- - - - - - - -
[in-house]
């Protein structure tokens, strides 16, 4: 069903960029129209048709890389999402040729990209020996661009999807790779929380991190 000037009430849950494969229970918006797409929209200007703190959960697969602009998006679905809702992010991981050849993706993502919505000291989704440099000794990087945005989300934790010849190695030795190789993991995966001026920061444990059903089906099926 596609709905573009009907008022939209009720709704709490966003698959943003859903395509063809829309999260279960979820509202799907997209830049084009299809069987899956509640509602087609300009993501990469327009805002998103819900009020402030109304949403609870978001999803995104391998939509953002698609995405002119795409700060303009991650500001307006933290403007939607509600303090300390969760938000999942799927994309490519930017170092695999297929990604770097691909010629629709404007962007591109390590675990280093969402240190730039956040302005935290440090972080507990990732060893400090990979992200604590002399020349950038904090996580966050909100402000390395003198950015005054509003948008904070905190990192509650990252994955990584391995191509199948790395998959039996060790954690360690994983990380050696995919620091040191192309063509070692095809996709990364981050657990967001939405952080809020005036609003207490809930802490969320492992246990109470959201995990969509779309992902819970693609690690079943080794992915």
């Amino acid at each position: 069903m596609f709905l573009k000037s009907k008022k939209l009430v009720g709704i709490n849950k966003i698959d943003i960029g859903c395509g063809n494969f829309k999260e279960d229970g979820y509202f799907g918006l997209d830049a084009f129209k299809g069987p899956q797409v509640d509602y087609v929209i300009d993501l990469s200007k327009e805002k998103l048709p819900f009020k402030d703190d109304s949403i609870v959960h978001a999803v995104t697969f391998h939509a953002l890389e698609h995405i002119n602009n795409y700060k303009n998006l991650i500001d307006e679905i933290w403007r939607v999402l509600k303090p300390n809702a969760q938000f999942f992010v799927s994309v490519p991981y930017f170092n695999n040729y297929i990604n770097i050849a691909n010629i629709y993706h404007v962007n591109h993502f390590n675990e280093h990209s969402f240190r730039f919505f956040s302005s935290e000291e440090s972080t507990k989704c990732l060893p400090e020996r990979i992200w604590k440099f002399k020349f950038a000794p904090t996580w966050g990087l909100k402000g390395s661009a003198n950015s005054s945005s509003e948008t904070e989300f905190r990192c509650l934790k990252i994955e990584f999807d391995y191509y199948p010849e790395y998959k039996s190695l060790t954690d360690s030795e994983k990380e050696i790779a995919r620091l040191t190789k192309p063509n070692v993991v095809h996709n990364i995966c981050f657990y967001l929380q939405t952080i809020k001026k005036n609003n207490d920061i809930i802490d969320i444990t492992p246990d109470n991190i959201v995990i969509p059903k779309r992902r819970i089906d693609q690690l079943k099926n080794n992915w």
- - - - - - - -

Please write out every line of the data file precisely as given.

[in-house]
């Protein structure tokens, strides 16, 4: 069903960029129209048709890389999402040729990209020996661009999807790779929380991190 000037009430849950494969229970918006797409929209200007703190959960697969602009998006679905809702992010991981050849993706993502919505000291989704440099000794990087945005989300934790010849190695030795190789993991995966001026920061444990059903089906099926 596609709905573009009907008022939209009720709704709490966003698959943003859903395509063809829309999260279960979820509202799907997209830049084009299809069987899956509640509602087609300009993501990469327009805002998103819900009020402030109304949403609870978001999803995104391998939509953002698609995405002119795409700060303009991650500001307006933290403007939607509600303090300390969760938000999942799927994309490519930017170092695999297929990604770097691909010629629709404007962007591109390590675990280093969402240190730039956040302005935290440090972080507990990732060893400090990979992200604590002399020349950038904090996580966050909100402000390395003198950015005054509003948008904070905190990192509650990252994955990584391995191509199948790395998959039996060790954690360690994983990380050696995919620091040191192309063509070692095809996709990364981050657990967001939405952080809020005036609003207490809930802490969320492992246990109470959201995990969509779309992902819970693609690690079943080794992915």
């Amino acid at each position: 069903m596609f709905l573009k000037s009907k008022k939209l009430v009720g709704i709490n849950k966003i698959d943003i960029g859903c395509g063809n494969f829309k999260e279960d229970g979820y509202f799907g918006l997209d830049a084009f129209k299809g069987p899956q797409v509640d509602y087609v929209i300009d993501l990469s200007k327009e805002k998103l048709p819900f009020k402030d703190d109304s949403i609870v959960h978001a999803v995104t697969f391998h939509a953002l890389e698609h995405i002119n602009n795409y700060k303009n998006l991650i500001d307006e679905i933290w403007r939607v999402l509600k303090p300390n809702a969760q938000f999942f992010v799927s994309v490519p991981y930017f170092n695999n040729y297929i990604n770097i050849a691909n010629i629709y993706h404007v962007n591109h993502f390590n675990e280093h990209s969402f240190r730039f919505f956040s302005s935290e000291e440090s972080t507990k989704c990732l060893p400090e020996r990979i992200w604590k440099f002399k020349f950038a000794p904090t996580w966050g990087l909100k402000g390395s661009a003198n950015s005054s945005s509003e948008t904070e989300f905190r990192c509650l934790k990252i994955e990584f999807d391995y191509y199948p010849e790395y998959k039996s190695l060790t954690d360690s030795e994983k990380e050696i790779a995919r620091l040191t190789k192309p063509n070692v993991v095809h996709n990364i995966c981050f657990y967001l929380q939405t952080i809020k001026k005036n609003n207490d920061i809930i802490d969320i444990t492992p246990d109470n991190i959201v995990i969509p059903k779309r992902r819970i089906d693609q690690l079943k099926n080794n992915w």